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Local

Sycamore City Council discusses liquor laws, capital improvement budget

Sycamore Mayor Curt Lang addresses the City Council during a meeting Monday at the Sycamore Center, 308 W. State St.
Sycamore Mayor Curt Lang addresses the City Council during a meeting Monday at the Sycamore Center, 308 W. State St.

SYCAMORE – The Sycamore City Council discussed the city’s liquor laws and its fiscal 2020 capital improvement budget during a meeting Monday.

City Manager Brian Gregory said the council has taken more of a piecemeal approach when it comes to updating the liquor code over the years, but it hasn’t comprehensively looked at fees or the liquor control chapter of the city’s municipal code since 2003.

“A lot of changes are either best practices or language related to the state law,” Gregory said.

Gregory said the updated law would clarify that an annual liquor license would be terminated if it’s not renewed by April 30, for example. He said the fee changes are meant to reflect inflationary costs, what other communities are doing and the increase in responsibilities of the city’s liquor commissioner, Mayor Curt Lang.

Lang said it’s good that the city is taking another look at its liquor laws and fees. He said there have been a lot of changes to state laws since 2003, and it was time to update the city law’s language to reflect that and better outline what is expected of any permit holder.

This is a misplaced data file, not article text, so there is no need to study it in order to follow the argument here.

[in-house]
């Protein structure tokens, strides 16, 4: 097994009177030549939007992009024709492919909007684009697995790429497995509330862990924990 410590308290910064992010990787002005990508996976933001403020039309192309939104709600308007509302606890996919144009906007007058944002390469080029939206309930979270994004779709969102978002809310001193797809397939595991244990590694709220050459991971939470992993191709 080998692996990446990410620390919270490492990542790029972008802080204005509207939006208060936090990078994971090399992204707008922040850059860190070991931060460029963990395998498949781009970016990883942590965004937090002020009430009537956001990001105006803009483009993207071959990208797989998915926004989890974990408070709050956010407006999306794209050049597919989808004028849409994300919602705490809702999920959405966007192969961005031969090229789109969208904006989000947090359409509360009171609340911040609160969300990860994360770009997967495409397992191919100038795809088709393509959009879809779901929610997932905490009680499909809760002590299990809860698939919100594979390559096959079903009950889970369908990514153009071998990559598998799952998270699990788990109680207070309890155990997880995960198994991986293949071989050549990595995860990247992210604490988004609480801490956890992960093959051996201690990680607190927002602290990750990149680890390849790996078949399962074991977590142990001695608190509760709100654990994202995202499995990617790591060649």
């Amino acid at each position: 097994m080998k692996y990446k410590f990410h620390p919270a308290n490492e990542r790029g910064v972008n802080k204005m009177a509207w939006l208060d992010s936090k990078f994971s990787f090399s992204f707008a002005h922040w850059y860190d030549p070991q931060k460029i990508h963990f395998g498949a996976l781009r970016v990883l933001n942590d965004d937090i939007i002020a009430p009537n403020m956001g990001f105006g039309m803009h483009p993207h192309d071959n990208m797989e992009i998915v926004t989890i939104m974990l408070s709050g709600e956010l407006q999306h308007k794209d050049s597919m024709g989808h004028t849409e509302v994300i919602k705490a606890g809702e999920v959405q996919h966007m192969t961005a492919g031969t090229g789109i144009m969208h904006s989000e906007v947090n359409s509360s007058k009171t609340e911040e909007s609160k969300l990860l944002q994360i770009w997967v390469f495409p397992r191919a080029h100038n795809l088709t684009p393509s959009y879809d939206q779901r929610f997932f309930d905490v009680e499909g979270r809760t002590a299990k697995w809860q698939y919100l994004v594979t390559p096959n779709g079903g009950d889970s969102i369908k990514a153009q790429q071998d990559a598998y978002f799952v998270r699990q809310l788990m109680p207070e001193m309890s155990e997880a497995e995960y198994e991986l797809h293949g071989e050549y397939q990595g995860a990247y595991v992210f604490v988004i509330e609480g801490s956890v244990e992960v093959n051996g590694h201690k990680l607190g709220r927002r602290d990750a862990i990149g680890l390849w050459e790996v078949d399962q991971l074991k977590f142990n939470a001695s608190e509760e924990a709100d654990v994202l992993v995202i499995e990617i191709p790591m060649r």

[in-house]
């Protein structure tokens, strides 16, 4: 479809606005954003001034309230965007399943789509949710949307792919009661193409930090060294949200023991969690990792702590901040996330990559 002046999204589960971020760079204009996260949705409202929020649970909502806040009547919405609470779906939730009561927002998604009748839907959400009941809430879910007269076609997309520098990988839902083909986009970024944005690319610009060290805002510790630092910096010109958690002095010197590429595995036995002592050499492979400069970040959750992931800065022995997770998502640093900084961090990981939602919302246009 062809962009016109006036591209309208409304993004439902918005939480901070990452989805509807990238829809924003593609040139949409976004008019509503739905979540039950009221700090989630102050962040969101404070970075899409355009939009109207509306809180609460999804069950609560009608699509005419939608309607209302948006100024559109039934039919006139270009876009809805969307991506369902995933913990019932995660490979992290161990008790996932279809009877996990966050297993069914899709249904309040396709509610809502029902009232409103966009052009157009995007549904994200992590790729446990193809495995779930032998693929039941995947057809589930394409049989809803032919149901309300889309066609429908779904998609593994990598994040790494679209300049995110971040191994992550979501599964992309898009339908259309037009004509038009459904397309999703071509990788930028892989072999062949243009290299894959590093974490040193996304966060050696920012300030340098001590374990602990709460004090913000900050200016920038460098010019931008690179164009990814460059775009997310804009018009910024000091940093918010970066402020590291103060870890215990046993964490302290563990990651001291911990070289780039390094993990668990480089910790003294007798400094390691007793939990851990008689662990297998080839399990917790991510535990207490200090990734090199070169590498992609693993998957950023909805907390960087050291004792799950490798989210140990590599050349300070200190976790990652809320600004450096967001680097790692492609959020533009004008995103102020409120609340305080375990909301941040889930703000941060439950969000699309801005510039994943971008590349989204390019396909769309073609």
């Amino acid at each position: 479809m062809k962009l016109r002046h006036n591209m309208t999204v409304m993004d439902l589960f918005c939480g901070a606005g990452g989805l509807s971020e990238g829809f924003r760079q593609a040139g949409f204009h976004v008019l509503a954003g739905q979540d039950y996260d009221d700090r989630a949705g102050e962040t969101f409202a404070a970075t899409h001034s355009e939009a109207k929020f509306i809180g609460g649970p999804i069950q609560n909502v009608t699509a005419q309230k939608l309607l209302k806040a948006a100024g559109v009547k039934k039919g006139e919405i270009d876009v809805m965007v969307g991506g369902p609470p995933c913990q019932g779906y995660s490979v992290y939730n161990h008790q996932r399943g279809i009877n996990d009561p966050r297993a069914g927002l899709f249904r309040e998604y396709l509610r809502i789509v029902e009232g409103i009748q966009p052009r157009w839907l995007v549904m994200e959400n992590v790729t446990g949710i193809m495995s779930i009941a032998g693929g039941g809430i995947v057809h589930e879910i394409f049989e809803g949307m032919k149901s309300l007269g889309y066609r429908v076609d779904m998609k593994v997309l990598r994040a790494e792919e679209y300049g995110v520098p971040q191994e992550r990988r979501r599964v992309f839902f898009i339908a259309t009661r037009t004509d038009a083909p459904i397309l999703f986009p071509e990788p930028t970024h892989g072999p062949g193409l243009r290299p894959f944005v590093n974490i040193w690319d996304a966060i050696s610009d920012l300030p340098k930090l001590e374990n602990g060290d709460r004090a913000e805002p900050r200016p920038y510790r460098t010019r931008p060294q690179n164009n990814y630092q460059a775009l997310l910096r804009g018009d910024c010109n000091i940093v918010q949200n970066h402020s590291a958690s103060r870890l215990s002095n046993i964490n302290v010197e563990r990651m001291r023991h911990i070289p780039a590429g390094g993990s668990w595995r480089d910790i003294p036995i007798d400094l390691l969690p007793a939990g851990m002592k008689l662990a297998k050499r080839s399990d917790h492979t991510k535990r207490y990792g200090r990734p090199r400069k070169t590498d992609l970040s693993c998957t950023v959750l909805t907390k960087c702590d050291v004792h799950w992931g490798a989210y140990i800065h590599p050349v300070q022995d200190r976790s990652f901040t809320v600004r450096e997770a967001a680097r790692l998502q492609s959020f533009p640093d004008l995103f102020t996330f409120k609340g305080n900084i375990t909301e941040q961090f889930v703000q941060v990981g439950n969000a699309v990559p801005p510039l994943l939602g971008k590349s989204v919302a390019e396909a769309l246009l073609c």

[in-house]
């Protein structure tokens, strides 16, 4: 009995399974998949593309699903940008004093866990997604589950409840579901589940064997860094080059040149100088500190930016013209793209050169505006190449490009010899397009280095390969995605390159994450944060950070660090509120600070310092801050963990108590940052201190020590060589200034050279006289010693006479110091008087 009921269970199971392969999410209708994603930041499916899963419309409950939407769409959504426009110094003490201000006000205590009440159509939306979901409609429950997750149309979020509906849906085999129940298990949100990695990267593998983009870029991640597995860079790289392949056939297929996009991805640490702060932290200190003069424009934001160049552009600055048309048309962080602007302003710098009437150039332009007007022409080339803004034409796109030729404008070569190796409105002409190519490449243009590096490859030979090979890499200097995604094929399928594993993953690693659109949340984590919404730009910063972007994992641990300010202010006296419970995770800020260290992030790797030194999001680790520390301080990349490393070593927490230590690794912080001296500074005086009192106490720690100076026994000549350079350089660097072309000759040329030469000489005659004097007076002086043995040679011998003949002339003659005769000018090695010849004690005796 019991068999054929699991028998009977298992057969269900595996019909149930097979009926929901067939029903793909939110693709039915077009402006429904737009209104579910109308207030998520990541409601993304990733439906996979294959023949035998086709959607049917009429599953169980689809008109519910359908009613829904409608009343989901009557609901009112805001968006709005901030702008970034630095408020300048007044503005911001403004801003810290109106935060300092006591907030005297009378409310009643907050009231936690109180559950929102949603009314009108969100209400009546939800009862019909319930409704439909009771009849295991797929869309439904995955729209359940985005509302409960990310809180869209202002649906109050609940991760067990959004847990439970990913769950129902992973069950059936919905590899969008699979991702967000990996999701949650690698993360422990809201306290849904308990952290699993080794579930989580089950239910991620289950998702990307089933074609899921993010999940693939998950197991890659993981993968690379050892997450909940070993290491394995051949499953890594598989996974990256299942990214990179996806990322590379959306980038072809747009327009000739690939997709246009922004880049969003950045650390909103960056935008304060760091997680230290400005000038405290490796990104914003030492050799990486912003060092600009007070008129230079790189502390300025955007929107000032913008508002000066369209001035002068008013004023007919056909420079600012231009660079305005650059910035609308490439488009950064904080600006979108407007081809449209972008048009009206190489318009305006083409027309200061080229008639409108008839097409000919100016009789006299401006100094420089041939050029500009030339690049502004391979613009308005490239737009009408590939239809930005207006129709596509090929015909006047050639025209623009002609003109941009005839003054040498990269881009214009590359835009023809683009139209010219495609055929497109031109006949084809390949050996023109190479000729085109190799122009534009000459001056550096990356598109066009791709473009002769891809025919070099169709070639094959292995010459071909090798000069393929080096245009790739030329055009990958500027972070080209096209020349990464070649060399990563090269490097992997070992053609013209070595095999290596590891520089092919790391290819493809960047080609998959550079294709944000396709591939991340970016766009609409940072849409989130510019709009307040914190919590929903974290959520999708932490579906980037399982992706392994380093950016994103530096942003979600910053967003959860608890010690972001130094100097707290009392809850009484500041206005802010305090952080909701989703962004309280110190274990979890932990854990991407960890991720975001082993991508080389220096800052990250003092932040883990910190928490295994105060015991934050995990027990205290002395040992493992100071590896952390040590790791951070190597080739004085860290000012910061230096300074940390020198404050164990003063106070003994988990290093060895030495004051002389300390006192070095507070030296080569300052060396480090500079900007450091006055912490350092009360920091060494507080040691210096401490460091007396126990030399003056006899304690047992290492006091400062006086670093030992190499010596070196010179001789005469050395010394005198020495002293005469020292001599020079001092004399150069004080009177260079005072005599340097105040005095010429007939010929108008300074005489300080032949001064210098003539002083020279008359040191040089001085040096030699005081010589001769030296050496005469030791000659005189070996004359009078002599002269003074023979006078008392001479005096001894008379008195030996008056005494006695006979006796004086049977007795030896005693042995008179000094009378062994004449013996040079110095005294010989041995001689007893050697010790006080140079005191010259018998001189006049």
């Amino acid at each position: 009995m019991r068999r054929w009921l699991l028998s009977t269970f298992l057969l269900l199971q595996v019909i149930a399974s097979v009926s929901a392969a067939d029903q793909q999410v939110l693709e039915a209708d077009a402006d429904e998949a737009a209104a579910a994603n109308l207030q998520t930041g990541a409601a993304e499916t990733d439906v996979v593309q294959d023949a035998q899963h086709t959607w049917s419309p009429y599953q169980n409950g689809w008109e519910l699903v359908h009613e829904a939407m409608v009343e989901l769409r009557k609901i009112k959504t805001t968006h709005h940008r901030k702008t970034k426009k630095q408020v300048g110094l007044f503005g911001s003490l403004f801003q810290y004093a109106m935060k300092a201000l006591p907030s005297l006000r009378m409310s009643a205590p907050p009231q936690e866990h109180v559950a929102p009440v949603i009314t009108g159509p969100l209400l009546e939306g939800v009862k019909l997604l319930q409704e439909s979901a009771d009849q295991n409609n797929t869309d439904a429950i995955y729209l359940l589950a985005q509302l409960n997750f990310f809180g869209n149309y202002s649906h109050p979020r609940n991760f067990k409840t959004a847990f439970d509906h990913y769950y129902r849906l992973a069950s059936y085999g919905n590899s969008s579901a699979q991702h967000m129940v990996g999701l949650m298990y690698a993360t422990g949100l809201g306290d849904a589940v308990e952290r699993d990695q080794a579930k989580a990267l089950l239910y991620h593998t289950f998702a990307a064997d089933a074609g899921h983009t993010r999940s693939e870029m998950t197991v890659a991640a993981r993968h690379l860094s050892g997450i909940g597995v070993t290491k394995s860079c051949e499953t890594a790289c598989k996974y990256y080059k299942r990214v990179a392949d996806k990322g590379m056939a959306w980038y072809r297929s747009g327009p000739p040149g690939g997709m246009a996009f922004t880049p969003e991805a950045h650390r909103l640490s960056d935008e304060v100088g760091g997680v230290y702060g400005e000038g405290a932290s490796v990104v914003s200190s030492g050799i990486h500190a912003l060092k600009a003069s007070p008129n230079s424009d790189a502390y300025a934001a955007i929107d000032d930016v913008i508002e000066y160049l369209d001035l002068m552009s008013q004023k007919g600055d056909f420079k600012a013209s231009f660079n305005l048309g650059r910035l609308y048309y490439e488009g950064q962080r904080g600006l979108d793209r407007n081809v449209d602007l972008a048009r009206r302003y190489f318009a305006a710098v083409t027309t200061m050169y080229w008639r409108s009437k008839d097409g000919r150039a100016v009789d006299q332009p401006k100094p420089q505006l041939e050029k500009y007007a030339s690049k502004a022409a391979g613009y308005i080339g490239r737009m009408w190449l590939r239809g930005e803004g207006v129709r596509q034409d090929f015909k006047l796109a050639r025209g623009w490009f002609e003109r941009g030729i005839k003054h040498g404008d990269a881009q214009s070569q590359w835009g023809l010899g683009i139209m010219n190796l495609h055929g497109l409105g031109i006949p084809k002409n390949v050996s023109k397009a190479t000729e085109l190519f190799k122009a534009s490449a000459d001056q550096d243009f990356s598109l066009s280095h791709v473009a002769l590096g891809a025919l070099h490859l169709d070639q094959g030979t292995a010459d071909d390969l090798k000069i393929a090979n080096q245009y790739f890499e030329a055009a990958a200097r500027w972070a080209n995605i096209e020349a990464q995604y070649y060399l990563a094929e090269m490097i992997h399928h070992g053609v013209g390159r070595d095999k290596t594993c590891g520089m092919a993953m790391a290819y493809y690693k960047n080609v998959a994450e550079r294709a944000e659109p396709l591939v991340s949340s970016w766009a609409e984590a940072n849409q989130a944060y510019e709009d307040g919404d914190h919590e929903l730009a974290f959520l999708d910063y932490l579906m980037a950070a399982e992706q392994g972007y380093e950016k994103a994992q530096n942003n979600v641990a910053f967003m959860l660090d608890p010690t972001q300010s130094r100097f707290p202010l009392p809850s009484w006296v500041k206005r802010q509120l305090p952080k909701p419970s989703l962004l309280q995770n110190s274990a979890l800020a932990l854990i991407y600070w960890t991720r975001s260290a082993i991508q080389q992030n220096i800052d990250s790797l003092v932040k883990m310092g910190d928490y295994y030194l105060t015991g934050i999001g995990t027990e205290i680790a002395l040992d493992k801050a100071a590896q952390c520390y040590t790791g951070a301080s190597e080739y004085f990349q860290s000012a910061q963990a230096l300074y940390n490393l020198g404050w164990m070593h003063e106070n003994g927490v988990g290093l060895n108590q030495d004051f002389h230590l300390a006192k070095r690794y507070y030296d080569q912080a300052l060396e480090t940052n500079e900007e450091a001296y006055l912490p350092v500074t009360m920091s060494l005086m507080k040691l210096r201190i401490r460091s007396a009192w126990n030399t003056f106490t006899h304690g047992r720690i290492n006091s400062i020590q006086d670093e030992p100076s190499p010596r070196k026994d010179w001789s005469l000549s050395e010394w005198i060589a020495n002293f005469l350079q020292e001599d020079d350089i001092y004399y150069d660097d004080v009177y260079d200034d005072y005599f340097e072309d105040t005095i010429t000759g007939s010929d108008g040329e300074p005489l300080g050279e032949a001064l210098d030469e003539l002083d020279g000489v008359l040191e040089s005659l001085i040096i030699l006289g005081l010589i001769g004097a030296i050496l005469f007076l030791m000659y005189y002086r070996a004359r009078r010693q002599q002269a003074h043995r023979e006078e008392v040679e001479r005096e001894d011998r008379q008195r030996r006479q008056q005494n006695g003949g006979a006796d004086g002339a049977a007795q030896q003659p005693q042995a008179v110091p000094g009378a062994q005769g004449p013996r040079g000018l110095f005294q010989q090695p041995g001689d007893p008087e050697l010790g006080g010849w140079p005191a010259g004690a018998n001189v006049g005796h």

“I think there needs to be a way for the liquor commissioner to hold people accountable if they’re violators, and everybody plays by the same rules,” Lang said.

The proposed liquor ordinance also requires different licenses and fees for Class A establishments, or restaurants, and Class B establishments, or bars. The proposed initial licensing fee would be $2,500 for all establishments, and the annual fee would increase for bars from $1,500 to $2,000 and for restaurants from $1,500 to $1,750. Initial licensing fees currently are categorized by establishment size.

Third Ward Alderman Steve Braser said he was hoping to see language that would say license fees would go up for businesses that sell to minors and perhaps knock off $50 a year to reward businesses that consistently comply with the law.

Lang said he thinks it would be better for the law to have more consistency, and he is not sure that type of reward or penalty system would offer it.

Gregory said city staff will bring an updated ordinance before the council March 4. He said any changes would not be effective until May 1.

Capital improvement plans

The capital improvement program budget for the next fiscal year will total $18,918,945, with most of the improvements related to the third phase of the wastewater treatment plant expansion, the city’s street maintenance program, sidewalks and water system improvements.

Gregory said there are no new fees or taxes being proposed, and the projects will be subsidized through existing revenue sources.

A public hearing for the full city budget and its first reading is scheduled for April 1. The scheduled second reading and adoption of the appropriation ordinance will be April 15.

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